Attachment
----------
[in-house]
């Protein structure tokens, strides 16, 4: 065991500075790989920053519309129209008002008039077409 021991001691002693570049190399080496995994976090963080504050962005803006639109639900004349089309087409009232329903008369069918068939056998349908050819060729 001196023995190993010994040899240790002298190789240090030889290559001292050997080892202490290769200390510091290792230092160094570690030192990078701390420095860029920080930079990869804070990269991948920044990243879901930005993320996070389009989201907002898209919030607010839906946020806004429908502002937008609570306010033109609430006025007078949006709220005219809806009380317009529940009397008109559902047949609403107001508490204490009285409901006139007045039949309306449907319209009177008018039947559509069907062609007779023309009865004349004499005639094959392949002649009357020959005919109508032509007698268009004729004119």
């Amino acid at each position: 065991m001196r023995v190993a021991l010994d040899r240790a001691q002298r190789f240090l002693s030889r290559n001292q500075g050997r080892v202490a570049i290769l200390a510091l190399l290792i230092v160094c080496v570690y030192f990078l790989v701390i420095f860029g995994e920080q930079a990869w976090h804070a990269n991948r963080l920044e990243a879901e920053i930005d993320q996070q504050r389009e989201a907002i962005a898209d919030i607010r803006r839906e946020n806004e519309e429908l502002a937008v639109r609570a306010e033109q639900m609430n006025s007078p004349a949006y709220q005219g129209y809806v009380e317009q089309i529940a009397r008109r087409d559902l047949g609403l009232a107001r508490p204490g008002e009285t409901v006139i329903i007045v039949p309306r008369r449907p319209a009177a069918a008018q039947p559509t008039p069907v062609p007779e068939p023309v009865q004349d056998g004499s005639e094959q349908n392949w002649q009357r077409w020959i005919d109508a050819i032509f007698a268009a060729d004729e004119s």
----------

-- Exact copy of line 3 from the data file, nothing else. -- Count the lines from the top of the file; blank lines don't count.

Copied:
């Amino acid at each position: 065991m001196r023995v190993a021991l010994d040899r240790a001691q002298r190789f240090l002693s030889r290559n001292q500075g050997r080892v202490a570049i290769l200390a510091l190399l290792i230092v160094c080496v570690y030192f990078l790989v701390i420095f860029g995994e920080q930079a990869w976090h804070a990269n991948r963080l920044e990243a879901e920053i930005d993320q996070q504050r389009e989201a907002i962005a898209d919030i607010r803006r839906e946020n806004e519309e429908l502002a937008v639109r609570a306010e033109q639900m609430n006025s007078p004349a949006y709220q005219g129209y809806v009380e317009q089309i529940a009397r008109r087409d559902l047949g609403l009232a107001r508490p204490g008002e009285t409901v006139i329903i007045v039949p309306r008369r449907p319209a009177a069918a008018q039947p559509t008039p069907v062609p007779e068939p023309v009865q004349d056998g004499s005639e094959q349908n392949w002649q009357r077409w020959i005919d109508a050819i032509f007698a268009a060729d004729e004119s």